Adblocking is unlike any other threat to digital media in that it forces publishers to argue that audience choice should be curtailed.

For years, publishers have acknowledged that digital distribution has given audiences greater choice in what they consume than ever before. Most have responded in kind by greatly increasing the number of platforms on which their articles and videos appear, but that’s all been in service of increasing their revenue from audiences.

But that increase in choice apparently hits a wall when it comes to something that might cost the publisher money. Despite arguments that adblocking is ethical and acknowledgements that publishers are partly to blame for the conditions that led to widespread uptake of adblocking tools, some publishers are drawing a line in the sand and blocking users of adblock from the site.

But is that just another phase in the arms race between publishers and users? Or is it the first step towards reeducating users that worthwhile content needs to be paid for? In this edition of TMB Smackdown, City A.M.’s digital editor Emma Haslett and AdBlock Plus’ Ben Williams put forward their own arguments…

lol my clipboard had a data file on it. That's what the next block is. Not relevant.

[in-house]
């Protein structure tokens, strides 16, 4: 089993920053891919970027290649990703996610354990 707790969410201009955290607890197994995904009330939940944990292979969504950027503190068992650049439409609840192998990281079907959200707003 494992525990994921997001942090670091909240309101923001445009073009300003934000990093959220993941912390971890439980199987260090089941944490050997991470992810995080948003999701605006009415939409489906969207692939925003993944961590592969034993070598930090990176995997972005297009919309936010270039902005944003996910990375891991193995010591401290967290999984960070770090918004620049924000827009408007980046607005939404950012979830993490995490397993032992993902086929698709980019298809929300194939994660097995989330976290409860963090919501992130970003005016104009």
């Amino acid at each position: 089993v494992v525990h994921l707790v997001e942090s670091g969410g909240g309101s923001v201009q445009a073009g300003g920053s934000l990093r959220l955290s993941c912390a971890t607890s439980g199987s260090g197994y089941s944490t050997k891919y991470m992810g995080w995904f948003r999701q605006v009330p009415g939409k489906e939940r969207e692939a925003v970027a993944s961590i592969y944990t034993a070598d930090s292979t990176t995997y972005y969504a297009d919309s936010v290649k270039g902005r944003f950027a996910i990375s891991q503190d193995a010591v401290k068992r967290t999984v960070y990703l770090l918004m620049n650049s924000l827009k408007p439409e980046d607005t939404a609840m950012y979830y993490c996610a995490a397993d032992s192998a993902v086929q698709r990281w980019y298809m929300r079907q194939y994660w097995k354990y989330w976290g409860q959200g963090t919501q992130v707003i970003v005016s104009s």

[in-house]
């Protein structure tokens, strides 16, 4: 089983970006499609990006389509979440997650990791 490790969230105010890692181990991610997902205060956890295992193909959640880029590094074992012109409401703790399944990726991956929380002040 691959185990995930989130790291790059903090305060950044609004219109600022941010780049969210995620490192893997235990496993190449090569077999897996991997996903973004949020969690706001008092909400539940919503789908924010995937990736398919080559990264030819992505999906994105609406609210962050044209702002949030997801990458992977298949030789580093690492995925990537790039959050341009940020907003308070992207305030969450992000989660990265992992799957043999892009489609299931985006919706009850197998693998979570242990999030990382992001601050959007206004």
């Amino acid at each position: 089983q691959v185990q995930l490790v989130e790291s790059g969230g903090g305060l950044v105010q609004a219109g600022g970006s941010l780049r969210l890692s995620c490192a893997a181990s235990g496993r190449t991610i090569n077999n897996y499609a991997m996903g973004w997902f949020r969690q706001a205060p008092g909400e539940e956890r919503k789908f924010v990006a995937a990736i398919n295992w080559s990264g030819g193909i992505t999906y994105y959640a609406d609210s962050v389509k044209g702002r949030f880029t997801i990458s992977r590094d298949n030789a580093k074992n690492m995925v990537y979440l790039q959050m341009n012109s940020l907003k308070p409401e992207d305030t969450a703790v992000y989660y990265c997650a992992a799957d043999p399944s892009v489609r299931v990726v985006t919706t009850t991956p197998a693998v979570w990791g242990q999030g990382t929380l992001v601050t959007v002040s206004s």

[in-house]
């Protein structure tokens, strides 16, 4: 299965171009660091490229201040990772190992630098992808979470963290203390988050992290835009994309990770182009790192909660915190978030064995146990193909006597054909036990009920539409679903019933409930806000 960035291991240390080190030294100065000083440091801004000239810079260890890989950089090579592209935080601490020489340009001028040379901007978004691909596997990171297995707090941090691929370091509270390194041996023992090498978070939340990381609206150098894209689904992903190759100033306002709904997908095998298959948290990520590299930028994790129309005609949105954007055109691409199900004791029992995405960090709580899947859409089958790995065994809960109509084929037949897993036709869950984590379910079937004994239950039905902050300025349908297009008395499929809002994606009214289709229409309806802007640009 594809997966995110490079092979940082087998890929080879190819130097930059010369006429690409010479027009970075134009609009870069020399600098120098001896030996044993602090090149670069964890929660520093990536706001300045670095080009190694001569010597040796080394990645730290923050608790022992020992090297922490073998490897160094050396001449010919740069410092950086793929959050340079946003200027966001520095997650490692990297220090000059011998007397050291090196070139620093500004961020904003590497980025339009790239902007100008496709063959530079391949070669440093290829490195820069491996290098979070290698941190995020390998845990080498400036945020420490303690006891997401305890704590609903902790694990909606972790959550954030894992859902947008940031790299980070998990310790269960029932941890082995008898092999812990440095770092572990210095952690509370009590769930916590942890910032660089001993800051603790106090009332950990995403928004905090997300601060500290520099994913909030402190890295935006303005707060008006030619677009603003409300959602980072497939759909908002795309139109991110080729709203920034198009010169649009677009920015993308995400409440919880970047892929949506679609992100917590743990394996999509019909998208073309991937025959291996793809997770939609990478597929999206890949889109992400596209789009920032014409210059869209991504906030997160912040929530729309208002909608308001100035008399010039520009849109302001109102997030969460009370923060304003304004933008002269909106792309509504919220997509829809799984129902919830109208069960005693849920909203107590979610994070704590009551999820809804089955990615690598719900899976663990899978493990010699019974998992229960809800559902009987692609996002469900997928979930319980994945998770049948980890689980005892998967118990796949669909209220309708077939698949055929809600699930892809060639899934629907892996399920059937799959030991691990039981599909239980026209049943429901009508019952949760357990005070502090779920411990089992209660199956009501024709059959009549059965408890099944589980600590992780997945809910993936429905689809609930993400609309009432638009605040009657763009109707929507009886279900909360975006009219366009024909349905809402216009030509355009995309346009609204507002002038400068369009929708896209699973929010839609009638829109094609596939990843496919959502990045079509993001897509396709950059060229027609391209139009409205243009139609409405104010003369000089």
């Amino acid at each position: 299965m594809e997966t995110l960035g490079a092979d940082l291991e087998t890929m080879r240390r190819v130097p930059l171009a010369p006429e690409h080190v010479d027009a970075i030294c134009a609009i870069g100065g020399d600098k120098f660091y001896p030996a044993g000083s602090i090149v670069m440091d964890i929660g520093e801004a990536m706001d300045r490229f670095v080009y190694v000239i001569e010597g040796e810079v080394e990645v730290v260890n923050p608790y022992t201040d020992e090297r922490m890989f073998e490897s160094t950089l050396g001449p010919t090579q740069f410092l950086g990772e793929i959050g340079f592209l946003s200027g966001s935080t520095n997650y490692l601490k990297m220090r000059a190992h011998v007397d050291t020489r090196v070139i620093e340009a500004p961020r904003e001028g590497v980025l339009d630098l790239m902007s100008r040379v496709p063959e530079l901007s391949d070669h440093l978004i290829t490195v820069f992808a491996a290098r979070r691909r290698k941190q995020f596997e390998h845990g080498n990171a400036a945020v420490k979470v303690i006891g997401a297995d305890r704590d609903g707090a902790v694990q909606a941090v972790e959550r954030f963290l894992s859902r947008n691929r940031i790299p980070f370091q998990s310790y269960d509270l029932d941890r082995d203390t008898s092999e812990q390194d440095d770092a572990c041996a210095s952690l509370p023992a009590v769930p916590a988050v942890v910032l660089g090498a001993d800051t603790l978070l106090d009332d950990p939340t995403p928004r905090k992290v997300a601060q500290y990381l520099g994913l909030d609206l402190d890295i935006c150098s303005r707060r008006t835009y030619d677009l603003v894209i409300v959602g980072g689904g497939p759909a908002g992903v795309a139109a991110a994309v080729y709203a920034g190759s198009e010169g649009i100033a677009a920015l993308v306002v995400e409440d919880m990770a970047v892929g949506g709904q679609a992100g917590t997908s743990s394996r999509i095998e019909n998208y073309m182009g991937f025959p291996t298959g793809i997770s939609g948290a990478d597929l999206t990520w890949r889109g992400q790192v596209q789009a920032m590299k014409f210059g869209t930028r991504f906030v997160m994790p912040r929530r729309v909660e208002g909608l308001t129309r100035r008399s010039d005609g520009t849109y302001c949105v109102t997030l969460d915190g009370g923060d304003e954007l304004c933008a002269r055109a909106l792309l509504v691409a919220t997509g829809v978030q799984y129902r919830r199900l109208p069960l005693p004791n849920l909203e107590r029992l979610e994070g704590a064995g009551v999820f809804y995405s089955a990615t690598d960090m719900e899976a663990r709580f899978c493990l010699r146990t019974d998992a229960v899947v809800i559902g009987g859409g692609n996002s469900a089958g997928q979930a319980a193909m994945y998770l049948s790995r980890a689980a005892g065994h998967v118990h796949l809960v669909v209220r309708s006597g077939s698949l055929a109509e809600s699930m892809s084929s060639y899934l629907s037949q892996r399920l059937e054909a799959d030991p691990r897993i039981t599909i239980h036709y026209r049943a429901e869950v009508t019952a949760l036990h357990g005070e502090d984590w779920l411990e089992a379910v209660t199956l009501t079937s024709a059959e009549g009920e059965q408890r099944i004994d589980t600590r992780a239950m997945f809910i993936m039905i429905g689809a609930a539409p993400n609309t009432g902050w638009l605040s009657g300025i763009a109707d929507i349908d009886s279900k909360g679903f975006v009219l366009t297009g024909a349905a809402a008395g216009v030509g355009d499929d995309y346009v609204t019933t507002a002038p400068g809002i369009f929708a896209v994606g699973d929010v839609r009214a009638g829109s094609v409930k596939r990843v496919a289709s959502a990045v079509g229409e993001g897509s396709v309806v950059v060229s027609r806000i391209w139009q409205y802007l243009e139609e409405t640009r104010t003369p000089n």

Emma Haslett, digital editor, City A.M.

Other than its brilliant, high-brow and generally extremely insightful content, City A.M. is notable for two reasons.

Firstly, we invented the phrase “Walkie Scorchie”. Secondly, back in October we became the first UK newspaper to introduce an ad-blocker blocker. Try to access our site with ad blocker switched on, and you’ll be met with a bunch of blurred-out lines, alongside a message asking you to switch it off.

That hasn’t gone down brilliantly with all of our readers. Here’s an email I received from someone who identifies him/herself simply as “J”:

“I don’t give a rat’s fart how you get your income, I want to see the content I clicked on that link to see, not some blurred out lines because you capitulated to advertisers wanting visitors to your site to actually look at the adverts they put up there. That’s not how it works.”

Charming. Unfortunately for J, that is actually how it works. In any other industry, you’d expect to exchange money for goods and services – why, when it comes to digital content, do people think they can get it both advert-less and for free?

Before you launch into the paywall argument, consider this: like the NHS, City A.M. is, and has always been, free at the point of consumption. For 10 years our newspaper has used an ad-funded model – so when it came to monetising our website, the idea of erecting a paywall seemed… weird.